Saturday, December 01, 2007

Praying for rain

Sonny Perdue, the Governor of drought-stricken Georgia, caused a bit of a stir a couple of weeks ago by holding a public prayer meeting to intercede with God for rain. His prayers on the Capitol steps in Atlanta, along with those of Christian clergy, were heard by hundreds of Georgians, including many state legislators.

One Methodist minister prayed "We've been so busy industrializing that we've forgotten how to spiritualize. We've been so busy with our economy and what we can have and what we can possess that we've forgotten that you possess it all. Great God, this is your land. We till it for you. We are entrepreneurs for you, dear God." As if in response, an entrepeneur who had traveled from New York for the event distributed leaflets promoting his company's Wataire Atmospheric Water Generator, a device to make pure filtered water from the air.

Amidst the amens, many secularists complained about the mingling of church and state: "the government needs to take action, not call prayer meetings. Let the churches call prayer meetings." But Dave Ross, a liberal CBS radio commentator, had a different and interesting take on this prayer, and on prayer in general. I couldn't find a transcript, but what I was able to make out was this:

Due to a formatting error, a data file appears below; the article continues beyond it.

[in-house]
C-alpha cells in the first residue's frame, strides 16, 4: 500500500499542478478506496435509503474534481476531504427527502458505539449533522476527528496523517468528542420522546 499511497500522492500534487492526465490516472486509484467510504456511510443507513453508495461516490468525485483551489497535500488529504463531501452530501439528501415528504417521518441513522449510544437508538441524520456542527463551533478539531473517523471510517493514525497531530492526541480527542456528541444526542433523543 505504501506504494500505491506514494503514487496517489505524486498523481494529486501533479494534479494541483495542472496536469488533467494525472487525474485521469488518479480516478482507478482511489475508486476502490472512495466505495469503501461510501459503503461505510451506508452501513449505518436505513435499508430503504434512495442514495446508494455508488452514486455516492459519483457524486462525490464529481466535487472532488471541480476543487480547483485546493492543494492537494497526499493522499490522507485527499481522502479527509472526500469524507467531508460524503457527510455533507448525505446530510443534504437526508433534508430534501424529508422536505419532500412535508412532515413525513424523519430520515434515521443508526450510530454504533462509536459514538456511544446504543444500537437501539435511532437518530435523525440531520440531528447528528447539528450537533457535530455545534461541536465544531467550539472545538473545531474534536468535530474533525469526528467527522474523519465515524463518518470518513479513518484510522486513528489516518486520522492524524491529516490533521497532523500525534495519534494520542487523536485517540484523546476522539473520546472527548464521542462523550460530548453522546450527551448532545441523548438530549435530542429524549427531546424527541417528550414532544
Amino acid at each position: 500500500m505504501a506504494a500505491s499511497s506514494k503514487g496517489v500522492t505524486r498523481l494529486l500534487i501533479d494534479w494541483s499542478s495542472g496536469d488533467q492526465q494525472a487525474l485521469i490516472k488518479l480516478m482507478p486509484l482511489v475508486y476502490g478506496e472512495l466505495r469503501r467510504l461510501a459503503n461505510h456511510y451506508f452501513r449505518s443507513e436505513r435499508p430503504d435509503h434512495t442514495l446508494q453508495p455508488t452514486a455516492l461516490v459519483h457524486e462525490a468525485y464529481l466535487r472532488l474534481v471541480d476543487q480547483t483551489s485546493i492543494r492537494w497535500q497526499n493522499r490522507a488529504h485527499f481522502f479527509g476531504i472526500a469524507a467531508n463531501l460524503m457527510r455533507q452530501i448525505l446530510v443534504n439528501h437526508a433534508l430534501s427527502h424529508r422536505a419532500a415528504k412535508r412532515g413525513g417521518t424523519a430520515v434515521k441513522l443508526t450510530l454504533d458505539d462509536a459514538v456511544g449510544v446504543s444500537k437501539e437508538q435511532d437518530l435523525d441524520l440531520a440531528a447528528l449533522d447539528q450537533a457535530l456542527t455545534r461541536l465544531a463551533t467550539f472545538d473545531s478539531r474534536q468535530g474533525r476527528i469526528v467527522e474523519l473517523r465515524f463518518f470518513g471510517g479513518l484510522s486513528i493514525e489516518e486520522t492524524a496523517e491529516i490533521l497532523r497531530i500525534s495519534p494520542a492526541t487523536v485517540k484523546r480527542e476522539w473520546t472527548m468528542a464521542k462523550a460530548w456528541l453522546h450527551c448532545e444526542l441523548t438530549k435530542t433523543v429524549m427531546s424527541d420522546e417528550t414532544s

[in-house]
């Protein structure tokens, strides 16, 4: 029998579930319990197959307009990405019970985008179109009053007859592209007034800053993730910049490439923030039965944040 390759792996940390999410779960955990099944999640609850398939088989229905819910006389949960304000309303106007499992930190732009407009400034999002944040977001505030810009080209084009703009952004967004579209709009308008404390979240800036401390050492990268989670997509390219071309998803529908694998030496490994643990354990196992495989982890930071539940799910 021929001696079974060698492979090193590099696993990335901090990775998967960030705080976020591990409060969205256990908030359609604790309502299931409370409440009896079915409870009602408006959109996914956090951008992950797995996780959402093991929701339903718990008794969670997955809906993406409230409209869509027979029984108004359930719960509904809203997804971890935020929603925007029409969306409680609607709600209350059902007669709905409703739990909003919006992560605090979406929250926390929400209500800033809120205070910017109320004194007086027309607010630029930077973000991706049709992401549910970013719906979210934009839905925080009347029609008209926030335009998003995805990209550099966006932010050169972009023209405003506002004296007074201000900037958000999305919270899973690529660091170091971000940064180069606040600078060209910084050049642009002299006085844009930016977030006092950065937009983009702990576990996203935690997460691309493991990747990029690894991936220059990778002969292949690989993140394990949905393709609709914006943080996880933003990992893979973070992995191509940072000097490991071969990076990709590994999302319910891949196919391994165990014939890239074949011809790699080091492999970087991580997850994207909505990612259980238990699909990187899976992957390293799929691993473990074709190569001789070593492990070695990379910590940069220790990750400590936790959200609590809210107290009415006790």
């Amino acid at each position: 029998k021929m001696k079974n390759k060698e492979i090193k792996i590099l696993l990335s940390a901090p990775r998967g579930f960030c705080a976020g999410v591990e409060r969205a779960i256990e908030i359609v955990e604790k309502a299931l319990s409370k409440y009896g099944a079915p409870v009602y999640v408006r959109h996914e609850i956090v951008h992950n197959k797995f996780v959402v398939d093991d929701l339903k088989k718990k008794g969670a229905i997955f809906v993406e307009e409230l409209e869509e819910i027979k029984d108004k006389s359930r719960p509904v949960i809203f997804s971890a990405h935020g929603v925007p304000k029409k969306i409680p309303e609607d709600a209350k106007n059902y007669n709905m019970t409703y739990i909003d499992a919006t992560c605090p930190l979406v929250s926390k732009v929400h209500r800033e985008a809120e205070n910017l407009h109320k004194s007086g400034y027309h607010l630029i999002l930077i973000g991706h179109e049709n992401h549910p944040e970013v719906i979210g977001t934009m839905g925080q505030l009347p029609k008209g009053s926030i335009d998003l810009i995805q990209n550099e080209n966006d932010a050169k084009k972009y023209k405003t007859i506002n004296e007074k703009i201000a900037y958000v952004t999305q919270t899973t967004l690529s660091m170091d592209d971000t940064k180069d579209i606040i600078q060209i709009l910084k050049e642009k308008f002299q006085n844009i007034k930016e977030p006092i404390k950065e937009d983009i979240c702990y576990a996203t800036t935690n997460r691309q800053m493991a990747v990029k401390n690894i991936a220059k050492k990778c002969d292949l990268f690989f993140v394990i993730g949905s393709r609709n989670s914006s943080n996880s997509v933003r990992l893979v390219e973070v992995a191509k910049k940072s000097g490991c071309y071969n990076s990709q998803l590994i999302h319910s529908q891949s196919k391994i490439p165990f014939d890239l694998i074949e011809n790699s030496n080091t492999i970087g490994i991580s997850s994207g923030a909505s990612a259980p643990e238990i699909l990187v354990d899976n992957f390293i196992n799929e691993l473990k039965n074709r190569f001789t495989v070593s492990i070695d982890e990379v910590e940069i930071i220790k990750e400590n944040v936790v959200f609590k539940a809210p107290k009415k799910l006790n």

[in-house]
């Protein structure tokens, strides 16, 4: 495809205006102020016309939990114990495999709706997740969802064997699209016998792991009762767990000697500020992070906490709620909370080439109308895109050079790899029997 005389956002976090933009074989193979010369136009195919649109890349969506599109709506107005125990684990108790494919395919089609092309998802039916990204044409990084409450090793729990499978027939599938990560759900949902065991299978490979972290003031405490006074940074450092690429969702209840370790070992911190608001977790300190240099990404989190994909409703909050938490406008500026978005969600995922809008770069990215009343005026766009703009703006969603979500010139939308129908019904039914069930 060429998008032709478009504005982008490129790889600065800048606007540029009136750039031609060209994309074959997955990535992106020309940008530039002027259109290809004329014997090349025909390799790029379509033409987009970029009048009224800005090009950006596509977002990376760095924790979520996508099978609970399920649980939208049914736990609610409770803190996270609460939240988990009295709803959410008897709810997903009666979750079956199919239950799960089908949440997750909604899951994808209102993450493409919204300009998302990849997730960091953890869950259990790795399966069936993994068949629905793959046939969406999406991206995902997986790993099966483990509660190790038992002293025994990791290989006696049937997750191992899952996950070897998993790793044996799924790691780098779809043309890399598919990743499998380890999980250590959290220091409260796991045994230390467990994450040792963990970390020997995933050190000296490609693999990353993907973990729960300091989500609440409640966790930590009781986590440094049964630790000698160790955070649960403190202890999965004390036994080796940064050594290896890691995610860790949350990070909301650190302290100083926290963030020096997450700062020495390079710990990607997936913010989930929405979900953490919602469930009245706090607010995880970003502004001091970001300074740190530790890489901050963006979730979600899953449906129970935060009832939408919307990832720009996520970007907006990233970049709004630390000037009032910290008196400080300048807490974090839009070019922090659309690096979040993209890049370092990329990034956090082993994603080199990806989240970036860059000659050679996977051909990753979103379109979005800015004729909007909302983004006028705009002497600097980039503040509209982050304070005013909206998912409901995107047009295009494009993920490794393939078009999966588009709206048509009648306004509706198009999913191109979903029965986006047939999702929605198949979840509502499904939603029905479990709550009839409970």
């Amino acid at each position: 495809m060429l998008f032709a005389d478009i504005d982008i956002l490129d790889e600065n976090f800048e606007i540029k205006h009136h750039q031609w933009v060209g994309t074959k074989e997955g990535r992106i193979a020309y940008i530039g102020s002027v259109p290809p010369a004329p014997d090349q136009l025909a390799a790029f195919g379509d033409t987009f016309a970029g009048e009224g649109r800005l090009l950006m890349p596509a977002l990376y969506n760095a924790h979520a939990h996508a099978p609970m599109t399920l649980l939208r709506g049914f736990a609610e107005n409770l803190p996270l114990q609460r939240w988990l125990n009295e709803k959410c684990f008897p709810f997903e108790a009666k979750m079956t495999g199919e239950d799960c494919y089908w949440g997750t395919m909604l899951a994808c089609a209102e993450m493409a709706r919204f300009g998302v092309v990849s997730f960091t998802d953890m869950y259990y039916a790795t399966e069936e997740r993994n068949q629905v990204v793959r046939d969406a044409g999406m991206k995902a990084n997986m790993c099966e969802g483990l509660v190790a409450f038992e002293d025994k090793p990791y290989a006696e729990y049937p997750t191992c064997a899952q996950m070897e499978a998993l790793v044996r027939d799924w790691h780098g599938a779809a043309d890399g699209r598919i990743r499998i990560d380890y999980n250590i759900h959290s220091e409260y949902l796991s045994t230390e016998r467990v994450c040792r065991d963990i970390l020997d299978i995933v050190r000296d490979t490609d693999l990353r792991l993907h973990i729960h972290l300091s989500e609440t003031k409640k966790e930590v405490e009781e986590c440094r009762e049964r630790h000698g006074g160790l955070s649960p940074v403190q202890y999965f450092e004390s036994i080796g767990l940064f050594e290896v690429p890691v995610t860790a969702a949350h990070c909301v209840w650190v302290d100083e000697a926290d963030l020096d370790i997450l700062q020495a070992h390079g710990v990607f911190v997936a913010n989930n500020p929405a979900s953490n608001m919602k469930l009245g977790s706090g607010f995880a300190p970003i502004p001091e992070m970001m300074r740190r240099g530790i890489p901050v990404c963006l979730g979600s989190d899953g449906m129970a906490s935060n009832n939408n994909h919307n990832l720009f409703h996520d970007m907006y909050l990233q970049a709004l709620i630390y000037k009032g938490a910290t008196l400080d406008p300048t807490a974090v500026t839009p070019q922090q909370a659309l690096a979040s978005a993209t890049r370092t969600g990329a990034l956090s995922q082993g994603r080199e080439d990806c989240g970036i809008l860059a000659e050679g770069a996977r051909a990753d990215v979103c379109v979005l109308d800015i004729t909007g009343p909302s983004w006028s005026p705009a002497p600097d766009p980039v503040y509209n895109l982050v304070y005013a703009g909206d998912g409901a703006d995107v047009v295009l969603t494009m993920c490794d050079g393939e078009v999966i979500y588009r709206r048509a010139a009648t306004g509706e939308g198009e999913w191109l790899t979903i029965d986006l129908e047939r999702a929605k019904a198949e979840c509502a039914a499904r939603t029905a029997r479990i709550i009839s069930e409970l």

The governor prayed ""Father, we come before you today to acknowledge that we are needy. We acknowledge our wastefulness. We acknowledge that we haven't done the things we need to do." Another of the ministers prayed "We acknowledge that we have not been good stewards of our land."

Dave Ross, who, according to what I've read, is usually quite cynical, then commented: "Wow, that's some serious truth-telling, because people who believe in God know that He wants us to acknowledge the truth before He acts." He went on to suggest that if the prayers weren't answered, maybe God was waiting for a little more truth.

So Dave suggested that the next prayer could go like this: "Lord, we acknowledge that we your children have mocked the idea of climate change and ridiculed the idea that our desire for wealth and comfort could affect your delicate balance."

"You may disagree", he said, "but try it, and if that doesn't work then try something like "Lord, we realize our selfish development practices have threatened the very water supplies we are praying for --and just keep going, keep telling God the truth until the drought finally ends. Because that's the real power of prayer, that it gets you to proclaim the truth loudly enough that even the people who are doing the praying can hear it."

Something to think about there: truth-telling prayer is like the prophets' words of truth. Without truth, prayer becomes a con job, conning the self, conning the people. Only if we face the truth do we have a chance of coming to our senses and dealing reasonably with our messes.

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